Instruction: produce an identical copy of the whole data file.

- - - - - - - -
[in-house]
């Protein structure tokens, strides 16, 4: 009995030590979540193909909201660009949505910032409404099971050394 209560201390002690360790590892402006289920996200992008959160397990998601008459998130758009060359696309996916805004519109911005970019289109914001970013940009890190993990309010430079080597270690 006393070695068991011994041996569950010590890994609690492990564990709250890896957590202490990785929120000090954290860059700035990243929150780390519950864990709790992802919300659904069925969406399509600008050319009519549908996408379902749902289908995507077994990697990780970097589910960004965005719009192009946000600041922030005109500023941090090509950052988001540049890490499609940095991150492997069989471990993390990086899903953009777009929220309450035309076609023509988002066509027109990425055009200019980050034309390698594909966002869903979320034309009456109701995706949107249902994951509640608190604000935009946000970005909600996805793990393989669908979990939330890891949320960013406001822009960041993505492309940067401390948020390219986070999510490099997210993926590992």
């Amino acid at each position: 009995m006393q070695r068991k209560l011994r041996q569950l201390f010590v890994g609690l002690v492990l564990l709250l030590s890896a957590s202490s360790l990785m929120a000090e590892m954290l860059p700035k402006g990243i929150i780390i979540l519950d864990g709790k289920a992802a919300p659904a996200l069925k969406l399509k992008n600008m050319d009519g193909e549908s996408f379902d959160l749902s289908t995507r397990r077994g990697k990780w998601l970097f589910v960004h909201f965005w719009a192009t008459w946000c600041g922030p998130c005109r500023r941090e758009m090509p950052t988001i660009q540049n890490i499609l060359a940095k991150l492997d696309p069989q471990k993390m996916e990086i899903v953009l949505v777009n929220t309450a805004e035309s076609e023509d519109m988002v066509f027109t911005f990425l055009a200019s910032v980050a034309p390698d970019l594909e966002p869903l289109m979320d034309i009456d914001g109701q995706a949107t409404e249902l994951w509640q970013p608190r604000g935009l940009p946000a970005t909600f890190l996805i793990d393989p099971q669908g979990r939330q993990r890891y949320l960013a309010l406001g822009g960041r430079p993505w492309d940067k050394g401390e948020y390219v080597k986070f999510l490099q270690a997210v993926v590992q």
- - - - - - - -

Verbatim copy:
[in-house]
């Protein structure tokens, strides 16, 4: 009995030590979540193909909201660009949505910032409404099971050394 209560201390002690360790590892402006289920996200992008959160397990998601008459998130758009060359696309996916805004519109911005970019289109914001970013940009890190993990309010430079080597270690 006393070695068991011994041996569950010590890994609690492990564990709250890896957590202490990785929120000090954290860059700035990243929150780390519950864990709790992802919300659904069925969406399509600008050319009519549908996408379902749902289908995507077994990697990780970097589910960004965005719009192009946000600041922030005109500023941090090509950052988001540049890490499609940095991150492997069989471990993390990086899903953009777009929220309450035309076609023509988002066509027109990425055009200019980050034309390698594909966002869903979320034309009456109701995706949107249902994951509640608190604000935009946000970005909600996805793990393989669908979990939330890891949320960013406001822009960041993505492309940067401390948020390219986070999510490099997210993926590992």
């Amino acid at each position: 009995m006393q070695r068991k209560l011994r041996q569950l201390f010590v890994g609690l002690v492990l564990l709250l030590s890896a957590s202490s360790l990785m929120a000090e590892m954290l860059p700035k402006g990243i929150i780390i979540l519950d864990g709790k289920a992802a919300p659904a996200l069925k969406l399509k992008n600008m050319d009519g193909e549908s996408f379902d959160l749902s289908t995507r397990r077994g990697k990780w998601l970097f589910v960004h909201f965005w719009a192009t008459w946000c600041g922030p998130c005109r500023r941090e758009m090509p950052t988001i660009q540049n890490i499609l060359a940095k991150l492997d696309p069989q471990k993390m996916e990086i899903v953009l949505v777009n929220t309450a805004e035309s076609e023509d519109m988002v066509f027109t911005f990425l055009a200019s910032v980050a034309p390698d970019l594909e966002p869903l289109m979320d034309i009456d914001g109701q995706a949107t409404e249902l994951w509640q970013p608190r604000g935009l940009p946000a970005t909600f890190l996805i793990d393989p099971q669908g979990r939330q993990r890891y949320l960013a309010l406001g822009g960041r430079p993505w492309d940067k050394g401390e948020y390219v080597k986070f999510l490099q270690a997210v993926v590992q």